FlixChatter Review: Mothering Sunday (2022)


As a fan of period dramas, especially those filled with an ensemble of British actors, Mothering Sunday seems to have everything going for it. Based on the novel by Graham Swift and adapted by Alice Birch, the film centers on Jane Fairchild, a maid at the Nivens household. Jane is given a day off by her boss Mr. Niven to spend the Mothering Sunday holiday as she likes. 

Well, what the Nivens don’t know is that Jane has been having a secret sexual relationship for years with their wealthy neighbor, Paul Sheringham. So while his own parents are having lunch with the Nivens and other family friends, the Hobdays, Paul and Jane consummate their affair. Paul is now set to marry the Hobdays’ daughter Emma, a woman in his social circle who was supposed to marry Paul’s brother who died in WWI. 


The one thing Mothering Sunday is unlike most British period dramas is the amount of graphic nudity displayed in the film. I suppose I shouldn’t be surprised given it’s got a French filmmaker at the helm, as the French are much less shy when it comes to naked bodies and sexuality. This is Eva Husson’s first English language film. I’m not familiar w/ her work but her 2018 film Girls of the Sun was nominated for Palme d’Or. That explains the involvement of major British stars like Olivia Colman, Colin Firth, and Josh O’Connor, though they have limited screen time in the film.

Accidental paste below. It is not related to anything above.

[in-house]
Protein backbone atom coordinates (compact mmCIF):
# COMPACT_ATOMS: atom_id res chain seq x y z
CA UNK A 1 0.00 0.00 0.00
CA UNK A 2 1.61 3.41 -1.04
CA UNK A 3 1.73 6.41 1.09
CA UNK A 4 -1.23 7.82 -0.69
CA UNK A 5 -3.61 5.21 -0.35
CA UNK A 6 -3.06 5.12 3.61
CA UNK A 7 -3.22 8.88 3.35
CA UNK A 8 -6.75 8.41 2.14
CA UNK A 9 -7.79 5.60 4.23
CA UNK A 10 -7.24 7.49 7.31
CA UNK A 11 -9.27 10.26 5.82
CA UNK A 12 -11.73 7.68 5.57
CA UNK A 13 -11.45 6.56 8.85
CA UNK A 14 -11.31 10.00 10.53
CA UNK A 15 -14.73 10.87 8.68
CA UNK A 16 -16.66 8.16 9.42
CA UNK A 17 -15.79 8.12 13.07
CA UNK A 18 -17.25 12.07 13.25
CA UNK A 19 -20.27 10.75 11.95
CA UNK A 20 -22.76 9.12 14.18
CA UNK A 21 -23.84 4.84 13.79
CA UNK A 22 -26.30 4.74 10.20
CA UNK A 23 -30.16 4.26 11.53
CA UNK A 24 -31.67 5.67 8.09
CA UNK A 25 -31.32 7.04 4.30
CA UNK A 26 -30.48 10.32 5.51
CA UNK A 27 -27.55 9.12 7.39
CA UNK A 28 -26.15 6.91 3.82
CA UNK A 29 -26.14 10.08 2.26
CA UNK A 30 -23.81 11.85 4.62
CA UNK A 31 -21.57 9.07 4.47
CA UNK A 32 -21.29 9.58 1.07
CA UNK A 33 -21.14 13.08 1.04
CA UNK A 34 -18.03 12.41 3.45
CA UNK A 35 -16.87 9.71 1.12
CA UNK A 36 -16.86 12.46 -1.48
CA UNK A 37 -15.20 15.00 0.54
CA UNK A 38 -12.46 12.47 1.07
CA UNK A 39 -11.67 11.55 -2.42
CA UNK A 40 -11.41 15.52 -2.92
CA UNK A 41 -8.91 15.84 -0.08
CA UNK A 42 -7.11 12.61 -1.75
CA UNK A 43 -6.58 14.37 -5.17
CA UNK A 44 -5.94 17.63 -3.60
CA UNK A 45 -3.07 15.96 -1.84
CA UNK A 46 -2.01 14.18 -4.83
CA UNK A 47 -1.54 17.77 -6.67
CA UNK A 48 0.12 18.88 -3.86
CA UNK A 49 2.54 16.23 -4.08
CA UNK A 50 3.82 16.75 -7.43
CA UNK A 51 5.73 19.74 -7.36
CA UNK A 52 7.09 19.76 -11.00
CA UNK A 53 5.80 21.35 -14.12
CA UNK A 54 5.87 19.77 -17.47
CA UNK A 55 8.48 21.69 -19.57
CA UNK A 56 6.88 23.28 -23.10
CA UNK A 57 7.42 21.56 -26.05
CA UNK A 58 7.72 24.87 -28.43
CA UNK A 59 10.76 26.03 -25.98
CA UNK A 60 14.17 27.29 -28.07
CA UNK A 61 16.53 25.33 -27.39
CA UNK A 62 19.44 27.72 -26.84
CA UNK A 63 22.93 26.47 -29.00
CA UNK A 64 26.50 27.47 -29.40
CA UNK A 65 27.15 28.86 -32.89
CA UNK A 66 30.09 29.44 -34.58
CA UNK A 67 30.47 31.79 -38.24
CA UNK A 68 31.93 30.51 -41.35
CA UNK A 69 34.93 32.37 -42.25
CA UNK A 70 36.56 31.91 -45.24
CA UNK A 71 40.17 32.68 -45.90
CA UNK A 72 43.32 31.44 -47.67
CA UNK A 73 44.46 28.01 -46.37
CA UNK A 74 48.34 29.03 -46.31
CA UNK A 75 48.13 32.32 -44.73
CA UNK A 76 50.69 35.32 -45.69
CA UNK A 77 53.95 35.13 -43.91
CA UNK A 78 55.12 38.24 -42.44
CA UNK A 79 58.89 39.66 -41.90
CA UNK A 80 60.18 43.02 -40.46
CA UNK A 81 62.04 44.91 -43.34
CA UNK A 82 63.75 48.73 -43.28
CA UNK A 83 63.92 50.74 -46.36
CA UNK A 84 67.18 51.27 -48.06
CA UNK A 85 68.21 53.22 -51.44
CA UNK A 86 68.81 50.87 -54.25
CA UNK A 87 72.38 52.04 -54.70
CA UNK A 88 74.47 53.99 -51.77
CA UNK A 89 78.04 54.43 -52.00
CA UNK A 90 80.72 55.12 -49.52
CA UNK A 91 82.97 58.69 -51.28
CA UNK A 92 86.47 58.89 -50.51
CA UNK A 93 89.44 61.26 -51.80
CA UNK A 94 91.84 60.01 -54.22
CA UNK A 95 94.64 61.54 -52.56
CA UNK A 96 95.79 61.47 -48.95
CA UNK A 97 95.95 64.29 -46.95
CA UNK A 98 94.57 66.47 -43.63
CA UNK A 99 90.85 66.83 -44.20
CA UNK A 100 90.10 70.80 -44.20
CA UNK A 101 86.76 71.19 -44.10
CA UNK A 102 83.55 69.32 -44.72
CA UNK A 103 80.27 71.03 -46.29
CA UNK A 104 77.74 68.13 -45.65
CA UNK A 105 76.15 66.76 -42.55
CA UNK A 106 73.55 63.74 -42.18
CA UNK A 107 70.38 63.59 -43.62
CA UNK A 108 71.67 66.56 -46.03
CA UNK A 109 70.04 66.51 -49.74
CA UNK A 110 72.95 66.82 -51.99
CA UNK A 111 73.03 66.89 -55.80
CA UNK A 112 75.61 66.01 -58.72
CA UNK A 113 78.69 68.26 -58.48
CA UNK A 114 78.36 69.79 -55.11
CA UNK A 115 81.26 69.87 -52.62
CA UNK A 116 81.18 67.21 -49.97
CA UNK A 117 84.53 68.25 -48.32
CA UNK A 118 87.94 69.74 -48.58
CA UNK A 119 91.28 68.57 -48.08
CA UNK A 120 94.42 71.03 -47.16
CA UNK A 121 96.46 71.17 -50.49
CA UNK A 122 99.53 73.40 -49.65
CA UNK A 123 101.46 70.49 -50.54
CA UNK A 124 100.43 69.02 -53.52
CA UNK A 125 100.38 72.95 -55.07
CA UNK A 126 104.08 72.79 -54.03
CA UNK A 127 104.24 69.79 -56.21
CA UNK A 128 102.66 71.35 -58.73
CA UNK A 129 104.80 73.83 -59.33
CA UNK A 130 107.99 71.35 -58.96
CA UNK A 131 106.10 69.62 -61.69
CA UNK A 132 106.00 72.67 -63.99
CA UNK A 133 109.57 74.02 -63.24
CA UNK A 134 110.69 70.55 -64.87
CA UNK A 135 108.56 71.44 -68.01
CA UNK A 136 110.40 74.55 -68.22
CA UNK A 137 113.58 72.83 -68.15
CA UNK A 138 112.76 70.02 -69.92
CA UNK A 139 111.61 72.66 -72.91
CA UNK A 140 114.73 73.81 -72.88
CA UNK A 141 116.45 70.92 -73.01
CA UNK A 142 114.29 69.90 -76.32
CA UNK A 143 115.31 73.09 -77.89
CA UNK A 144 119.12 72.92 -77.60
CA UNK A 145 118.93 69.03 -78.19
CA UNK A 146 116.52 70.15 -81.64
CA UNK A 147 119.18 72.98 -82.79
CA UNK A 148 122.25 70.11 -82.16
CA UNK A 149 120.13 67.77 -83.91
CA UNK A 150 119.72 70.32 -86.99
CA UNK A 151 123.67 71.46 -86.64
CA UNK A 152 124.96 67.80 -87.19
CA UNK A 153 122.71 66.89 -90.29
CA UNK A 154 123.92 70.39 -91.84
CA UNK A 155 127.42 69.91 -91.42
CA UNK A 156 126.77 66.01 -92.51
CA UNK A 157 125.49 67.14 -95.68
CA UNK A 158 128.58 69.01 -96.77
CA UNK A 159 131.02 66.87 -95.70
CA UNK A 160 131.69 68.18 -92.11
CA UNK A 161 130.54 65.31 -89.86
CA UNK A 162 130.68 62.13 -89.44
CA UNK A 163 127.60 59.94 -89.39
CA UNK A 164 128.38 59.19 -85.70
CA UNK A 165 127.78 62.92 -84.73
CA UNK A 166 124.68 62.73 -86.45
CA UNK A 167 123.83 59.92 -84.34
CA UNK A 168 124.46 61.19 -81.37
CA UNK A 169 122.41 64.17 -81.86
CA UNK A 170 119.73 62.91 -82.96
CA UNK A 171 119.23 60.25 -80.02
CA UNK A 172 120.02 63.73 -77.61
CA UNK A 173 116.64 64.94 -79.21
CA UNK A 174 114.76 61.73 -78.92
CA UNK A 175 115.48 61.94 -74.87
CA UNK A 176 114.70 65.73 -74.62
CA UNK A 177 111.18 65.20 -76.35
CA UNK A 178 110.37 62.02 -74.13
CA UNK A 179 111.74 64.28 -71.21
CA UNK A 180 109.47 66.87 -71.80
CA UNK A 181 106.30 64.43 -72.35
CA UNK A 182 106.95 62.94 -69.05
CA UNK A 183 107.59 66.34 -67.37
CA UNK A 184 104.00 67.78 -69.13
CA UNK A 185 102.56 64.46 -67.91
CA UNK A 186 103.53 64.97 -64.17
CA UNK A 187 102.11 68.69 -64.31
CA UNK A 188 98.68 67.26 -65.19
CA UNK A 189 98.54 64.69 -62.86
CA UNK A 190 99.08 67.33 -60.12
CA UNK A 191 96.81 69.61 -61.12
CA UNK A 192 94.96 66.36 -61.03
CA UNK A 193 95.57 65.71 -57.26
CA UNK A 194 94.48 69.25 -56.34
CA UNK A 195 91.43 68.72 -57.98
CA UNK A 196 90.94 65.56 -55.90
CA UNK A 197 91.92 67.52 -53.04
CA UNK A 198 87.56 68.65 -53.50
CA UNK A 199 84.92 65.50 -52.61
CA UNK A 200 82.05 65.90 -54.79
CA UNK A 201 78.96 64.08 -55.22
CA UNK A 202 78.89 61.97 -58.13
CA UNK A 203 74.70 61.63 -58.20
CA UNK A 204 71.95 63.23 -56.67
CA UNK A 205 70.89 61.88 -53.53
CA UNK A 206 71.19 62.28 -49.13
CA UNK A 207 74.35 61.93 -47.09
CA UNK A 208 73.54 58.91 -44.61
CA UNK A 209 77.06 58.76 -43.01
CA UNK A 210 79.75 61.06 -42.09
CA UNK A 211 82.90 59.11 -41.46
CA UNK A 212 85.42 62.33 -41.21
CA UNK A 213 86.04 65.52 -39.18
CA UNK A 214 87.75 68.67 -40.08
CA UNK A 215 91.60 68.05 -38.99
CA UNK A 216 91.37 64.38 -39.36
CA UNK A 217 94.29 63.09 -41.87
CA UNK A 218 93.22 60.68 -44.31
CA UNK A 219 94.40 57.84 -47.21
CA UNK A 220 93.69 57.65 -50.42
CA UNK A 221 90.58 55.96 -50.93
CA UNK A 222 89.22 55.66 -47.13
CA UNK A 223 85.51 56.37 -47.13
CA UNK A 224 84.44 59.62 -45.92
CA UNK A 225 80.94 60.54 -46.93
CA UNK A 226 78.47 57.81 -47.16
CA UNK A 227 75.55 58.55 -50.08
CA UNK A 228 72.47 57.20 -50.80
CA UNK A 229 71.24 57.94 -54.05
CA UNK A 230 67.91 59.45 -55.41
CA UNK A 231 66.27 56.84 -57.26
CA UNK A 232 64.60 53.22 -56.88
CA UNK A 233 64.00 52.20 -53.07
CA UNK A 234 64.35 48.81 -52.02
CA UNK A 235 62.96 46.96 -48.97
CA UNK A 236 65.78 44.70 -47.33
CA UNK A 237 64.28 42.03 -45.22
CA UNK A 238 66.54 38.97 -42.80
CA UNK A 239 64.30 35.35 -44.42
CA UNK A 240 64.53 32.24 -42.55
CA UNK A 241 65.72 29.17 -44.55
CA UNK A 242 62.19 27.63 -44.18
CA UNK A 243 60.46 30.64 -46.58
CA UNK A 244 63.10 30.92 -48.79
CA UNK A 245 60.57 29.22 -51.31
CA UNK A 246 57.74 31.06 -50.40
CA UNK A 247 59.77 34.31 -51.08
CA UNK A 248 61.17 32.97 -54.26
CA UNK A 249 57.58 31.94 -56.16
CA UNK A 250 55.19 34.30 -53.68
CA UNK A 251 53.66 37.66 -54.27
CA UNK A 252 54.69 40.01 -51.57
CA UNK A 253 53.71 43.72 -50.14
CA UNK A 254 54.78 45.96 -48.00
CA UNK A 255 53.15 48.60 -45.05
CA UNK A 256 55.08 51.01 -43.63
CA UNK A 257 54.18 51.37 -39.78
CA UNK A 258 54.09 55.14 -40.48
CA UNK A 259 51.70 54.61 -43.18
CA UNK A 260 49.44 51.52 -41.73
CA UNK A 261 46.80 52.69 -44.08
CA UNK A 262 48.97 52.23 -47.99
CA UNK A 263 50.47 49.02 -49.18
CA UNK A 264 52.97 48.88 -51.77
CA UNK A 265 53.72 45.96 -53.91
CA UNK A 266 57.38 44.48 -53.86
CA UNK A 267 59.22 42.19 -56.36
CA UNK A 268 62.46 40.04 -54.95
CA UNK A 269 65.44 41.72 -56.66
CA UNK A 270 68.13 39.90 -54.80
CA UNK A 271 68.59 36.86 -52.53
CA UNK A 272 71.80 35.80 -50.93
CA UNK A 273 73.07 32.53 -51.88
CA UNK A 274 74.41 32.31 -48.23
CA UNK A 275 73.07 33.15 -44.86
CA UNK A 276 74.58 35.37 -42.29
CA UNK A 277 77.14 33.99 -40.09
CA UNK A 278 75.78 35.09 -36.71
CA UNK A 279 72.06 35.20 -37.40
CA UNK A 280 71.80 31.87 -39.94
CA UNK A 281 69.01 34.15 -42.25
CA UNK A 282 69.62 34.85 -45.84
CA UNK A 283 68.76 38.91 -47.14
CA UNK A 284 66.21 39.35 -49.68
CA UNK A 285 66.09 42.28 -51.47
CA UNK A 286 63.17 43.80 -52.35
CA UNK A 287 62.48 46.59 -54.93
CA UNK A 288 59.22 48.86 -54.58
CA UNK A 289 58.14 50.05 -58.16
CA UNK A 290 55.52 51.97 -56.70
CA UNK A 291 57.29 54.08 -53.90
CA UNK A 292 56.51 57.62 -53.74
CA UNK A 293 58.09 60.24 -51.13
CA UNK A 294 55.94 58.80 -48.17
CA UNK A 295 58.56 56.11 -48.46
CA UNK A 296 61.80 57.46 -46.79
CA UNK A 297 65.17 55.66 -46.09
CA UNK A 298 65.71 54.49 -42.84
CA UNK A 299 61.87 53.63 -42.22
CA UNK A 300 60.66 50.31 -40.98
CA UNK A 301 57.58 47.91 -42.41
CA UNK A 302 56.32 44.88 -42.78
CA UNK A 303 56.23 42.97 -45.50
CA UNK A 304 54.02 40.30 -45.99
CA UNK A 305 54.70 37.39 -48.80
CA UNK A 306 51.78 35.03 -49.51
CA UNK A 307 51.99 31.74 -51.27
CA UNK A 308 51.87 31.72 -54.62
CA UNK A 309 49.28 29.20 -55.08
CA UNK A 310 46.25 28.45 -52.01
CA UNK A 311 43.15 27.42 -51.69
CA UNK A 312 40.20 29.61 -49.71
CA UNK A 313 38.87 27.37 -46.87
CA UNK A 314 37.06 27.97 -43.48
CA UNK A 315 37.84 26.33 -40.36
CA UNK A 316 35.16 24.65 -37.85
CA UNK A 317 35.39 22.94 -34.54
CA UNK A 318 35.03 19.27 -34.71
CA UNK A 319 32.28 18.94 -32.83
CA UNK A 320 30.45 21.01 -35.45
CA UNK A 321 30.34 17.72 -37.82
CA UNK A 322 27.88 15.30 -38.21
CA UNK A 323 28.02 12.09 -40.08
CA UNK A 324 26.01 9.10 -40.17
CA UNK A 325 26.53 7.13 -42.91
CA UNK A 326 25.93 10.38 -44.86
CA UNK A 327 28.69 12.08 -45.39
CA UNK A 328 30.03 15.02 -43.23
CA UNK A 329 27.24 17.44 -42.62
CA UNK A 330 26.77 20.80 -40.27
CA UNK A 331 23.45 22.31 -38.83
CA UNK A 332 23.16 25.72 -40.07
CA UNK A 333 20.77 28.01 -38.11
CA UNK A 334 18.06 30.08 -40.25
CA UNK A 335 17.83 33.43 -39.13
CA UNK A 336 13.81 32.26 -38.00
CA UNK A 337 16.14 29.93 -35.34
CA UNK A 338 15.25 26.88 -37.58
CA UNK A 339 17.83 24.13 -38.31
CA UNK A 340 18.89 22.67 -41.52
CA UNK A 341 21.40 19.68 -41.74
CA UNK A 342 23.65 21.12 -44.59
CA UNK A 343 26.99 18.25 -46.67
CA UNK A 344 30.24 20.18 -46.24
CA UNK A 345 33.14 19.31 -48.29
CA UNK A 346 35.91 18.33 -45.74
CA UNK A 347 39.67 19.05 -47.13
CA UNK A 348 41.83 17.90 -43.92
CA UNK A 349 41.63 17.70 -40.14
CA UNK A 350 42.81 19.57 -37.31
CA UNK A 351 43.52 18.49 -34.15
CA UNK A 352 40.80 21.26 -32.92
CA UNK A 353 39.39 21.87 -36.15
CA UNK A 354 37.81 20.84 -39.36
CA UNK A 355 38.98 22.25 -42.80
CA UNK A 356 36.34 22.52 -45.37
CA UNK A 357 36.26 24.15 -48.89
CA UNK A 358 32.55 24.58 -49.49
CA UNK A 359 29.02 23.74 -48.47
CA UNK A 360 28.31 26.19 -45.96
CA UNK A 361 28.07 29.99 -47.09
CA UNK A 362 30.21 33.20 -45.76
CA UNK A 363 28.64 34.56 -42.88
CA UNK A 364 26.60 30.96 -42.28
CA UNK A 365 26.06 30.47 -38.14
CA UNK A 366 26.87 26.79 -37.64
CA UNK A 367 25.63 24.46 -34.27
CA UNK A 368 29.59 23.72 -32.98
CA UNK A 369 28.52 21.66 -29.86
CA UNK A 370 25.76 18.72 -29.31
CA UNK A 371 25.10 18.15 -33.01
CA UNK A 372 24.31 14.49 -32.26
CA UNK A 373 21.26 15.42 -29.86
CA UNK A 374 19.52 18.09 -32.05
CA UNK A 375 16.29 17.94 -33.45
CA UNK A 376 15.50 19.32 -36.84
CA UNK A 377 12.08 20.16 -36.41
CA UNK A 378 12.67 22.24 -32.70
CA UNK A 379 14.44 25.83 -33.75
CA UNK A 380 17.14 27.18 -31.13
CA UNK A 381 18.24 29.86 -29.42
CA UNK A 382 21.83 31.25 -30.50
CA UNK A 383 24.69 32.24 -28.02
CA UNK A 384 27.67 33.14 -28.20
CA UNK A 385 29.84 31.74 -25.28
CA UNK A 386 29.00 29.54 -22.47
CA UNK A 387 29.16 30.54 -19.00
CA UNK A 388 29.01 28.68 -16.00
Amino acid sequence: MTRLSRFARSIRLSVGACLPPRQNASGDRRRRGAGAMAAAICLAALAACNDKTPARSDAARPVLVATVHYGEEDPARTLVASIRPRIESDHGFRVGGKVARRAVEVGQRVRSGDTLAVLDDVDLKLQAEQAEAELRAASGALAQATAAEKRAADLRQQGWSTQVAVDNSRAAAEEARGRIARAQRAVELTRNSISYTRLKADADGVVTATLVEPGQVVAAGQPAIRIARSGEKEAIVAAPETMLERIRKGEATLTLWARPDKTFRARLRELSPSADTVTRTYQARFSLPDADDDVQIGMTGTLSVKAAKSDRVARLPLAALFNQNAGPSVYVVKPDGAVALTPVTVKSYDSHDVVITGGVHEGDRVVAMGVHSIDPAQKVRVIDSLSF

The protagonist Jane is played by Australian actress Odessa Young, who along with O’Connor spends plenty of time in the buff. Young especially, spends perhaps more time naked than she is clothed in this movie. There’s an extended scene of her wandering through the Sheringham’s house without a single thread on her.


I don’t have issues with nudity when it serves the film, and it seems the film is staying true to the novel in its depiction of the affair. I have to say though, the sexuality and nudity can seem gratuitous to the point that it distracts from the story being told. It’s especially notable when there’s a lack of character development and emotional resonance. I find it hard to relate to any of the characters, and the love affair between Paul and Jane lacks real sizzle and passion despite the graphic sex scenes shown between them. It proves that graphic sexuality doesn’t guarantee breathtaking passion… I think the scene of Mr. Darcy and Elizabeth ‘almost kiss in the rain’ in 2005 Pride & Prejudice is more sexually charged despite both of them being fully clothed.


The performances are fine overall. I love Josh O’Connor in The Crown and even in the filmed stage adaptation of Romeo & Juliet with Jessie Buckley, but he’s not as enchanting here, though perhaps it’s more due to the way his character is written. I’m not as impressed with Odessa Young either, though to be fair, I need to see more of her work. As for Colman and Firth, neither is on screen enough to really make an impression, which is such a shame.